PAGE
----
Trypa-No! Partnership will accelerate elimination of sleeping sickness in Africa
New collaboration to scale up intensive prevention, diagnosis and treatment in four countries to reach elimination targets in just three years
14 December 2016 – Geneva, Lausanne, Liverpool, Marseille – An important new project to eliminate sleeping sickness has been launched by the newly formed Trypa-No! Partnership. The project aims to eliminate human African trypanosomiasis (HAT), also known as sleeping sickness, in Côte d’Ivoire and Uganda in the next three years, and to reduce HAT cases by 90% in Chad and Guinea.
The Trypa-No! Partnership is a collaboration between FIND, the French National Research Institute for Sustainable Development (IRD), the Liverpool School of Tropical Medicine (LSTM), the Coordinating Office for the Control of Trypanosomiasis in Uganda (COCTU), the National HAT Control Programmes of Chad and Guinea, the National HAT elimination Programme, Institut Pierre Richet, and University of Daloa of Côte d’Ivoire – all groups that have been working on research and control of HAT, including HAT screening and diagnosis, treatment or vector control, for some years. The project is funded by the Bill & Melinda Gates Foundation, which has prioritized the elimination of this neglected tropical disease, in accordance with the World Health Organization (WHO) 2020 Roadmap on Neglected Tropical Diseases.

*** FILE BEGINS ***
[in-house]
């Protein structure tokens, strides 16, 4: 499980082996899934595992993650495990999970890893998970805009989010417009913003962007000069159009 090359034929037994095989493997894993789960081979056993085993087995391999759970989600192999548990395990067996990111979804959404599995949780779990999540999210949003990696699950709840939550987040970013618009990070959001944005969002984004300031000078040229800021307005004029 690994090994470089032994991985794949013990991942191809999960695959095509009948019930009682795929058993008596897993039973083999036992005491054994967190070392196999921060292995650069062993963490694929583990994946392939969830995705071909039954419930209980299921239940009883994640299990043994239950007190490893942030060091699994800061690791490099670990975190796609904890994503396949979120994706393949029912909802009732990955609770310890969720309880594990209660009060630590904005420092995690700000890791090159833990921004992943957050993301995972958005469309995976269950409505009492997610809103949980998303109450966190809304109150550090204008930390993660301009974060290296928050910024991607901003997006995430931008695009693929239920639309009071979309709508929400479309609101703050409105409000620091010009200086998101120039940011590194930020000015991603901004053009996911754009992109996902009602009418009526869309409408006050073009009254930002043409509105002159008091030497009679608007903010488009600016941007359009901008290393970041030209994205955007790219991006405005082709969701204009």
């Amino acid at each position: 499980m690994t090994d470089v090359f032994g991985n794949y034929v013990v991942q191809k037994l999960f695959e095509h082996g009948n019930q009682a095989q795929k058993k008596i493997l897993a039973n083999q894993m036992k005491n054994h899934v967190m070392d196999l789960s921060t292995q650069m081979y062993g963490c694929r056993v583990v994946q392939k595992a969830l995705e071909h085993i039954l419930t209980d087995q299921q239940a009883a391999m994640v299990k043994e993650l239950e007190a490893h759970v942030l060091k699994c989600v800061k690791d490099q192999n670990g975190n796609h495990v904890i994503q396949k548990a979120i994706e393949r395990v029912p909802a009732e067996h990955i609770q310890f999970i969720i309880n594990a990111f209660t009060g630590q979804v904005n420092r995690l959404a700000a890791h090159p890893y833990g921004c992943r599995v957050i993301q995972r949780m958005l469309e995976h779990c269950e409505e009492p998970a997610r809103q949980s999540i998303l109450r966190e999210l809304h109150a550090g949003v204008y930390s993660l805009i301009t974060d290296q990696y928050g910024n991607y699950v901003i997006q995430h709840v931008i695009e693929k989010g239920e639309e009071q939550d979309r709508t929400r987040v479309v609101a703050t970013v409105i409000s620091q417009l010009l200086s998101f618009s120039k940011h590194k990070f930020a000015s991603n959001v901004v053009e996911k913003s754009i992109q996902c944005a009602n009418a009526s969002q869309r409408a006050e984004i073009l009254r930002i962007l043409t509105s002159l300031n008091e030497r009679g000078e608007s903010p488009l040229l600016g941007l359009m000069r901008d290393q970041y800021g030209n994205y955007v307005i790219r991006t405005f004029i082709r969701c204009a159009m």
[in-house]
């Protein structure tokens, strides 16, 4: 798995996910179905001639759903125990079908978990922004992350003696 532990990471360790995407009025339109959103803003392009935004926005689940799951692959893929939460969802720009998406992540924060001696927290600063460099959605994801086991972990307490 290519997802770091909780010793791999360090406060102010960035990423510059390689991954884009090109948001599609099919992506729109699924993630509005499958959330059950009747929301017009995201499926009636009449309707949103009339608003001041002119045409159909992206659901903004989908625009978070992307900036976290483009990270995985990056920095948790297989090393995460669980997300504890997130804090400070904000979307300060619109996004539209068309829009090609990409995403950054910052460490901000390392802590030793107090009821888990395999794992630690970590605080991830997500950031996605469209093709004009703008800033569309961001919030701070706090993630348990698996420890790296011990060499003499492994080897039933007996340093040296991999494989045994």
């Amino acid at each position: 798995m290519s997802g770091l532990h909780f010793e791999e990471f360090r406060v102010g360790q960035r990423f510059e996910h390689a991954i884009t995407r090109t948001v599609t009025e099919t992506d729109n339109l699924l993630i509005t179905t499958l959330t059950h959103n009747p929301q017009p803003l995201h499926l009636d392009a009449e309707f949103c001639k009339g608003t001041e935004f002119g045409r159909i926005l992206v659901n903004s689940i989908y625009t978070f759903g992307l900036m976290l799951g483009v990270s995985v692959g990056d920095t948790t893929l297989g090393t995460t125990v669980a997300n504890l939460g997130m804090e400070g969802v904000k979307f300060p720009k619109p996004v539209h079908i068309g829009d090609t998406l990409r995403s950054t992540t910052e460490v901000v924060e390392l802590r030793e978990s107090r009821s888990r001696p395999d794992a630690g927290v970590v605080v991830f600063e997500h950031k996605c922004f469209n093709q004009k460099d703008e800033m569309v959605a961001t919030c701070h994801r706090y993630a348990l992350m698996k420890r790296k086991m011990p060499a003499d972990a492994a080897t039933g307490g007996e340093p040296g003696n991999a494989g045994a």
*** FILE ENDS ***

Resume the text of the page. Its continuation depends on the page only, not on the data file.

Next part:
HAT is a parasitic disease that is spread by the tsetse fly and affects people in resource-limited settings in Africa, with more than 56 million people living at risk. The disease is almost always fatal if left untreated.
The project will expand efforts to prevent transmission by integrating new tsetse fly control methods with intensive screening, diagnosis and treatment of HAT across Chad, Côte d’Ivoire, Guinea and Uganda, where 7.6 million people live at risk of the disease. Over the last couple of years, HAT control has been constrained in Chad by security issues and in Guinea by the Ebola epidemic. Trypa-No! Partnership activities in project countries will also contribute to national efforts to strengthen or rebuild national health systems.
The Trypa-No! Partnership will work closely with an Industry Liaison Group led by Vestergaard to help mobilize local community support, provide in-kind contributions and raise additional funds for the extension of program activities. Vestergaard worked with LSTM, IRD, Centre International de Recherche-Développement sur l’Elevage en zone Subhumide (CIRDES) in Burkina Faso and other in-country partners such as Institut de Recherche en Elevage pour le Développement (IRED) in Chad to develop a highly effective and inexpensive vector control technology called Tiny Targets, which will be used by the project to control the tsetse fly. The project will use another novel technology, a rapid diagnostic test developed by FIND and Alere/Standard Diagnostics for rapid screening of populations at risk.